Smart building design
Smart building design can optimize energy use by taking advantage of natural light, ventilation, and other factors. Some of the key design principles for net-zero energy buildings include:
- Passive solar design: Utilizes the orientation, shape, and materials of a building to maximize natural light and heat gain in the winter and minimize them in the summer.
- Natural ventilation: Utilizes natural airflow to cool and ventilate a building, reducing the need for mechanical cooling.
- Energy-efficient insulation: Increasing insulation reduces heat loss/gain, improving energy efficiency and occupant comfort.
Why Building Owners Should Consider Converting to Net-Zero Energy
There are several compelling reasons why building owners should consider converting their commercial office buildings to net-zero energy buildings:
- Cost Savings: Net-zero energy buildings can reduce energy costs by up to 80 percent compared to traditional buildings. By investing in energy-efficient technologies such as solar panels, LED lighting, and high-efficiency HVAC systems, building owners can significantly reduce their monthly energy bills and save money in the long run. Note: for many urban buildings, tools such as Renewable Energy Credits (RECs) or virtual metering (installing off-site solar power, wind power, etc. to offset the additional energy used at the building) will generally be required for the property to be considered net-zero energy.
- Environmental Benefits: Net-zero energy buildings help to reduce carbon emissions and mitigate climate change. By relying on renewable energy sources such as solar power, these buildings produce little to no greenhouse gas emissions, and therefore contribute less to climate change. Building owners can also demonstrate their commitment to sustainability and environmental responsibility.
- Improved Indoor Air Quality: Net-zero energy buildings are designed to maximize natural ventilation and daylighting, which can improve indoor air quality and promote occupant health and productivity. By incorporating green building strategies such as low-emitting materials and enhanced ventilation systems, building owners can create healthier and more comfortable indoor environments.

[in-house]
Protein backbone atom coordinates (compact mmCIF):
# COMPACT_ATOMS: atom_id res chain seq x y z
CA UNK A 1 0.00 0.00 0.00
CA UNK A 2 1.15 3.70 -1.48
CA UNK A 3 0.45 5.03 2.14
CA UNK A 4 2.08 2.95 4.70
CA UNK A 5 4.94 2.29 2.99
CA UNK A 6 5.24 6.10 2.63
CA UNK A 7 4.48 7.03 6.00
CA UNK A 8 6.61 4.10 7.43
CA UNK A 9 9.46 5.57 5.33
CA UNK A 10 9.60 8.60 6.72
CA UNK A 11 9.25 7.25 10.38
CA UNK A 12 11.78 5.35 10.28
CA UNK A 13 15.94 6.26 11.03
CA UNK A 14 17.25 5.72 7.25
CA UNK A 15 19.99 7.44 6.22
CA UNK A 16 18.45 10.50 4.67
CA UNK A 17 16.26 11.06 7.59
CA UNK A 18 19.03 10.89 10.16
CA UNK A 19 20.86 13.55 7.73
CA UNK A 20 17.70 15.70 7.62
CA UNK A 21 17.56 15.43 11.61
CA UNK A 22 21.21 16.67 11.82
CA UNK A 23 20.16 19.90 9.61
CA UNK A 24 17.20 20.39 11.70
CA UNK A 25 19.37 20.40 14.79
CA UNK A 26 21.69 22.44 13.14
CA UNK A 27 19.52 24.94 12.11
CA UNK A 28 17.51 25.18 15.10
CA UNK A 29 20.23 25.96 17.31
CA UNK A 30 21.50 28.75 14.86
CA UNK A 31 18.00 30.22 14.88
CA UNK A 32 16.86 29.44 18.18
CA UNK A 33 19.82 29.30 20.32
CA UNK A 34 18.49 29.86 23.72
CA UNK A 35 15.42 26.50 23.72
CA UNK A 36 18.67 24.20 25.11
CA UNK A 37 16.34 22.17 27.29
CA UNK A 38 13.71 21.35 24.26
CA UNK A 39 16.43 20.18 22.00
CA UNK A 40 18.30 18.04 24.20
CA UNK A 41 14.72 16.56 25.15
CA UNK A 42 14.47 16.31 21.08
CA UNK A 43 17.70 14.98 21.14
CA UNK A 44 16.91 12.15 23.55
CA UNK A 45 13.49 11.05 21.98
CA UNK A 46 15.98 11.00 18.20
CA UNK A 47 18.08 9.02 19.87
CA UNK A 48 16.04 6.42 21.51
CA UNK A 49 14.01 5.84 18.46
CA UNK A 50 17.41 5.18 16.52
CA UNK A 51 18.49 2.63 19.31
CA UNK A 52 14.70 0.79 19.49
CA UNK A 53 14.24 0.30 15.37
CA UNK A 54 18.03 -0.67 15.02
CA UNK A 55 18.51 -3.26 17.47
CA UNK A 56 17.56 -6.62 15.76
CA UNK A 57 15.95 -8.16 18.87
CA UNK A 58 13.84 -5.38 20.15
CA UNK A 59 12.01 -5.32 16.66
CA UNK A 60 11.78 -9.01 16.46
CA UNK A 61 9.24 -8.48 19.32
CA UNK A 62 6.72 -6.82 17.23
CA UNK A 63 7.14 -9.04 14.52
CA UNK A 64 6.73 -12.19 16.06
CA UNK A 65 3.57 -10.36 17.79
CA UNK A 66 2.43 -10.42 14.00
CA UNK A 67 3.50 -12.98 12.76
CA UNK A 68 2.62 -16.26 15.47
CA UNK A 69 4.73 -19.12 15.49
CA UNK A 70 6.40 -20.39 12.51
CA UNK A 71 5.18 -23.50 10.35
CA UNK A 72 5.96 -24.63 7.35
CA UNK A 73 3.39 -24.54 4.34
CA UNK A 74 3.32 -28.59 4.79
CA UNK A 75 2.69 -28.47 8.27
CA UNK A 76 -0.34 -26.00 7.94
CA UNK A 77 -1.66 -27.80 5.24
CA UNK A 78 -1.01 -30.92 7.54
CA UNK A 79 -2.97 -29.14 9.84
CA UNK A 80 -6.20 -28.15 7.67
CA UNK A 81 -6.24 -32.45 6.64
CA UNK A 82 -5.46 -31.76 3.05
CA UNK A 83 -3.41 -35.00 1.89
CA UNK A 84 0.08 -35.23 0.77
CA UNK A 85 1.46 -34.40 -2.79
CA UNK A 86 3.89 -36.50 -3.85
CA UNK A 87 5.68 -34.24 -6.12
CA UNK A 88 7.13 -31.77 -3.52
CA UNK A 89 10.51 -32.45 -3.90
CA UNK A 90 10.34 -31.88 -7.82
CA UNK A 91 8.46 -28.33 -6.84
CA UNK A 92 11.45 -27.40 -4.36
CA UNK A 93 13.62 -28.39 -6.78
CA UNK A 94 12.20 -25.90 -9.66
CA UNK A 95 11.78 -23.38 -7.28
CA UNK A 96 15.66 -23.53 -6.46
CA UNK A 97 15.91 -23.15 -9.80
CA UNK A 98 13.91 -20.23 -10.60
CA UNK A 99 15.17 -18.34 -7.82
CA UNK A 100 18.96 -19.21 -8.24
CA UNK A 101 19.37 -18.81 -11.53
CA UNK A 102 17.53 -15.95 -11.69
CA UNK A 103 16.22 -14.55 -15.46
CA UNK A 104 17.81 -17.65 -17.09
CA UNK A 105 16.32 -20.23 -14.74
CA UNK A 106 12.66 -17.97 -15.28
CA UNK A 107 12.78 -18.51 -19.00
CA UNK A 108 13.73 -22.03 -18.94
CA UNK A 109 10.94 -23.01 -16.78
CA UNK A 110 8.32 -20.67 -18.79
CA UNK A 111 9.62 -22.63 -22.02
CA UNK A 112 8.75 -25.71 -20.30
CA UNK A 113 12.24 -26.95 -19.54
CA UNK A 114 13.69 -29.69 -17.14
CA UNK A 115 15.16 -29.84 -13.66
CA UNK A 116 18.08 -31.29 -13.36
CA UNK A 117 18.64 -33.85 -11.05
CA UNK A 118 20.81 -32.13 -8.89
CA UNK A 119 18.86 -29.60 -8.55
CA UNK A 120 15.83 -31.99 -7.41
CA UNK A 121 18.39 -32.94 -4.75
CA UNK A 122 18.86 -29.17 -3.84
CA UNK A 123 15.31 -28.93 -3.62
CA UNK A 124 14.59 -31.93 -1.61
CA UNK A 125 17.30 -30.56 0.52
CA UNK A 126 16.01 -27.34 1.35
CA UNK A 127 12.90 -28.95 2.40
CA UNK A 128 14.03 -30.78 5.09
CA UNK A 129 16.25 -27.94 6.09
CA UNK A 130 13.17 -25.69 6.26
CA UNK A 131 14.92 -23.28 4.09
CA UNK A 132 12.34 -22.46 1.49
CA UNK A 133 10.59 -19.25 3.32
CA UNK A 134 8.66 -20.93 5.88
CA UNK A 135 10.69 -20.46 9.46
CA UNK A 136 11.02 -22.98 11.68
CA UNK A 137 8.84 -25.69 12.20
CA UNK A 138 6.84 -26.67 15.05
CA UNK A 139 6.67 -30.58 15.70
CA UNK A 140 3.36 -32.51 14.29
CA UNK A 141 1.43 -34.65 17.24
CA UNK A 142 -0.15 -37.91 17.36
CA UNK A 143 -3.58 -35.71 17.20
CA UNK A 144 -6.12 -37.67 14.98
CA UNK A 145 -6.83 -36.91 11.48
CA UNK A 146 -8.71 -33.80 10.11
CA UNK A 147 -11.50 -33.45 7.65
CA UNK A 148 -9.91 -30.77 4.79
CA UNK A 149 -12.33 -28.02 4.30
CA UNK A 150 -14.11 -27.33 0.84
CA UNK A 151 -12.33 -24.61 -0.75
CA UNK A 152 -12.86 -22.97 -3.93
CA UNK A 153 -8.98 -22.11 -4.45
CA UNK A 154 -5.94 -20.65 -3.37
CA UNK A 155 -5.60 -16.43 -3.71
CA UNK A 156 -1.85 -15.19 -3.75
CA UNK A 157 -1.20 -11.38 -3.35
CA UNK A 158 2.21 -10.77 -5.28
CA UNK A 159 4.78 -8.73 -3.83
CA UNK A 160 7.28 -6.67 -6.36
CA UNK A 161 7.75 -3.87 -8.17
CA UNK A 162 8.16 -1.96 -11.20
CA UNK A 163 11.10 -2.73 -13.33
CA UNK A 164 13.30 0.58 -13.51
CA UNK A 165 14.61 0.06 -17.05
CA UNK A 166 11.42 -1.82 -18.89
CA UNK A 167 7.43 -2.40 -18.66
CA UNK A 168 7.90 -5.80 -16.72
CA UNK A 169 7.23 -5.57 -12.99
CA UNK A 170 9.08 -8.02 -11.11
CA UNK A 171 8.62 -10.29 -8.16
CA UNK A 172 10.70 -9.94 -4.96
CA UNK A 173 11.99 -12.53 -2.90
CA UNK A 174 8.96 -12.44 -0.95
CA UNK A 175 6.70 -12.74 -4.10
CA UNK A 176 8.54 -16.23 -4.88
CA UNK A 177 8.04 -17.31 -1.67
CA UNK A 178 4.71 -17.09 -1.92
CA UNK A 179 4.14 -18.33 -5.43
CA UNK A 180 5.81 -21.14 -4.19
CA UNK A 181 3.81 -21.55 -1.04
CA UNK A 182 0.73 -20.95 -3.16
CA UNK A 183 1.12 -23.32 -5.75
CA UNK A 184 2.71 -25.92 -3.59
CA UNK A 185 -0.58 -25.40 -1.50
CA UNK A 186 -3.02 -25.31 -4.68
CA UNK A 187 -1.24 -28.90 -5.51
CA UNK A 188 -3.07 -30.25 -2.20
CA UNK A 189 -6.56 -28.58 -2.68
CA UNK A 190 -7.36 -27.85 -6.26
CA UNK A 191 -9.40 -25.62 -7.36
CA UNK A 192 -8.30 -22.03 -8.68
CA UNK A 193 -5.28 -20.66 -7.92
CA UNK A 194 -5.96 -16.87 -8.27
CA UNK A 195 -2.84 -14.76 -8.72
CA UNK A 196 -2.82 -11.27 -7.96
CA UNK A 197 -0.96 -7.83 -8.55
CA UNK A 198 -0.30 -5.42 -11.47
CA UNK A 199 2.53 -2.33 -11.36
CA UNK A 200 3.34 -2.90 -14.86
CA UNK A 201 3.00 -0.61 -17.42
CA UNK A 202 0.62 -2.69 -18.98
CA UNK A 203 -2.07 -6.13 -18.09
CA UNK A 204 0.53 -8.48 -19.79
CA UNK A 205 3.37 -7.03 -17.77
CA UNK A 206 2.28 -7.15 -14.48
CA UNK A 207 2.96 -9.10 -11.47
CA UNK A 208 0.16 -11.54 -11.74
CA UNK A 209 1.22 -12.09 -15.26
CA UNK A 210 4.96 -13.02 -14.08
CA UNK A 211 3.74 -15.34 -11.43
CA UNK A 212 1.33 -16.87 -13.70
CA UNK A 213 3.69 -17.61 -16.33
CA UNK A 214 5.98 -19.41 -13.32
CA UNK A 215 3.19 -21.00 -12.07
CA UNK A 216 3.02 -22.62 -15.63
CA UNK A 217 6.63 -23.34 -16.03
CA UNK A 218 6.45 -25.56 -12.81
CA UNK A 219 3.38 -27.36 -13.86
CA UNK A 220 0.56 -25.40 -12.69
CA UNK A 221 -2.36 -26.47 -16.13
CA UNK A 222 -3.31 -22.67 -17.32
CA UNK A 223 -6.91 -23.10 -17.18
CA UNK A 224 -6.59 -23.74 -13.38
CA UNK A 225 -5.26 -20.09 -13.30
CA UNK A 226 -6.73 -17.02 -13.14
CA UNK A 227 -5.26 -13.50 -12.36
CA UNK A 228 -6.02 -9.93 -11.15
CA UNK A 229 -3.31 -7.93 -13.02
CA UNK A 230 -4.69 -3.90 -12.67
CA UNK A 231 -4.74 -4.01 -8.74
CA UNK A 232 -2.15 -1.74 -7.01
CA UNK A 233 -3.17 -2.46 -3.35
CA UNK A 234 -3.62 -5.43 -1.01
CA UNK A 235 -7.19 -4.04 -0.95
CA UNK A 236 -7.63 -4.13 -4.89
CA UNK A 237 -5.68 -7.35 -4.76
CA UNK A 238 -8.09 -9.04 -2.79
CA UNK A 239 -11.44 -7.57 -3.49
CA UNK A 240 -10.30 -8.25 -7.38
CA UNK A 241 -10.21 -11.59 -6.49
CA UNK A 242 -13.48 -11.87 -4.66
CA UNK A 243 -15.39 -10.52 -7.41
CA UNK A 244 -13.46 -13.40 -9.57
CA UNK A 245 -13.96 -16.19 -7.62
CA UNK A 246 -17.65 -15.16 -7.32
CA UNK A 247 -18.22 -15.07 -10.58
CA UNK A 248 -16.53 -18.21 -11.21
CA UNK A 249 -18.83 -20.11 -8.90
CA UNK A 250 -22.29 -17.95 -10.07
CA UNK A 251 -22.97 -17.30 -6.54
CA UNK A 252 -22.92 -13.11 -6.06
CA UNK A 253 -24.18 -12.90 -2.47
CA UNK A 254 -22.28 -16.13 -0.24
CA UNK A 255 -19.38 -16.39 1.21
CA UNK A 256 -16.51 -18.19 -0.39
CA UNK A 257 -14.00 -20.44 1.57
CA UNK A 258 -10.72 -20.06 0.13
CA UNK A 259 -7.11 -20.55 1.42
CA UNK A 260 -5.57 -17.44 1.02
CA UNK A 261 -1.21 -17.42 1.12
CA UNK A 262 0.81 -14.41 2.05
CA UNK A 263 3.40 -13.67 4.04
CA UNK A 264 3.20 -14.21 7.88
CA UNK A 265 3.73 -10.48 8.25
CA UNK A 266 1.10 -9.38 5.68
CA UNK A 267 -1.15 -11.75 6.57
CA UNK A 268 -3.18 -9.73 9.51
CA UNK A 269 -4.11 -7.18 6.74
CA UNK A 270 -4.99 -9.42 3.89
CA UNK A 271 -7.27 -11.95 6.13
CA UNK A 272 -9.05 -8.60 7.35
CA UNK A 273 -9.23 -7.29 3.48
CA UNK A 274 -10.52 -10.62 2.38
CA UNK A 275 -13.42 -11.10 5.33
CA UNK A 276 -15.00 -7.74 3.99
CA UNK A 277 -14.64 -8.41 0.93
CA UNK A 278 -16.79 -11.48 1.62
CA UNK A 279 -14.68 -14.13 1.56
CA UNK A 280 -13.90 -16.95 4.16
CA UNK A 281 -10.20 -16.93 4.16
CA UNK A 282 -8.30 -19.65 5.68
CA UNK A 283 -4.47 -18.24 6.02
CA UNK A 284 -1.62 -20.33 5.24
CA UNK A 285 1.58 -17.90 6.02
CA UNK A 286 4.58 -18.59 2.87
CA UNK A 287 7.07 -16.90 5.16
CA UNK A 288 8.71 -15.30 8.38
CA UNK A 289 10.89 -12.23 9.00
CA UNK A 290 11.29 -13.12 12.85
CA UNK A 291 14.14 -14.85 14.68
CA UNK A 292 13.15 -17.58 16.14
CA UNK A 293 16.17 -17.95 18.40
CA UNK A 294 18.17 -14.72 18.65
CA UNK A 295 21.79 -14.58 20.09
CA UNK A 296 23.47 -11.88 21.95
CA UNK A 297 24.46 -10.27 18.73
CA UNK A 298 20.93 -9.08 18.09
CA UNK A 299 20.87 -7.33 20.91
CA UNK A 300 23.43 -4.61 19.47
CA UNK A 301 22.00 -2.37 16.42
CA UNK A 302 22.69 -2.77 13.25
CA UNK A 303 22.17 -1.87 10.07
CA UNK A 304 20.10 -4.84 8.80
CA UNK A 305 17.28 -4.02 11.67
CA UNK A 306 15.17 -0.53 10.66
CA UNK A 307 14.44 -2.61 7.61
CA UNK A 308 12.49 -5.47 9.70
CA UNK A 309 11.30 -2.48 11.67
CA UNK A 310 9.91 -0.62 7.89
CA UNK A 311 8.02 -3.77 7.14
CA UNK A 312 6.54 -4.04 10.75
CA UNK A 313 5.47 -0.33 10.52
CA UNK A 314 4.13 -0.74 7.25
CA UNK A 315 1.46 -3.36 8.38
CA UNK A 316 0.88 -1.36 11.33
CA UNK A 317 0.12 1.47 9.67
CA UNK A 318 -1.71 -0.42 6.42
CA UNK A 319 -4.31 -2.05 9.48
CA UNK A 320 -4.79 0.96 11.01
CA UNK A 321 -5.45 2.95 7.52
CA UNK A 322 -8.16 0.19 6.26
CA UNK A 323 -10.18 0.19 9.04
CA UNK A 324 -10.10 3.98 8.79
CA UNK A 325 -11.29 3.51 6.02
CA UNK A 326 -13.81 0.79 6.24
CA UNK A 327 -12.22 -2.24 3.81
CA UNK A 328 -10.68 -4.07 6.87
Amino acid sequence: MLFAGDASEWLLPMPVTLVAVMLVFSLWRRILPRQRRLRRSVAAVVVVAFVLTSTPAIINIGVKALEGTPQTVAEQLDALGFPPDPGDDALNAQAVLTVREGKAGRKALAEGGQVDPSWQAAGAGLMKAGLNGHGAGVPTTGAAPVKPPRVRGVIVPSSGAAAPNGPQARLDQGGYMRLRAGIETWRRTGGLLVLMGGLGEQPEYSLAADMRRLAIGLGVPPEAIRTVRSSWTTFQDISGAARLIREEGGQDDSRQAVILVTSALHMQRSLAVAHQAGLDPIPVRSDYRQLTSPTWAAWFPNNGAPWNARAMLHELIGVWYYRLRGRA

- Increased Property/Marketing Value: Net-zero energy buildings have been shown to command higher resale and marketing values than traditional buildings. By investing in energy-efficient technologies, building owners can differentiate their properties in the marketplace and attract tenants who value sustainability.
- Regulatory Compliance: In many jurisdictions, building codes and energy standards are becoming increasingly stringent, and net-zero energy buildings may be required in the future. By proactively converting to net-zero, building owners can ensure compliance with future regulations and avoid costly retrofits down the line.
Converting a commercial office building to a net-zero energy building is a sustainable and cost-effective solution for building owners.
The conversion process involves conducting building energy and envelope audits, implementing energy-efficient measures, installing renewable energy sources, and monitoring and managing energy consumption.
Converting to net-zero energy can provide a range of benefits for building owners, including cost savings, environmental benefits, improved indoor air quality, increased property value, and regulatory compliance.
Gregory R. Gilson, Director, Rimkus Energy and Resilience Practice, explores how commercial office buildings are converted to net-zero energy and why building owners should consider the option.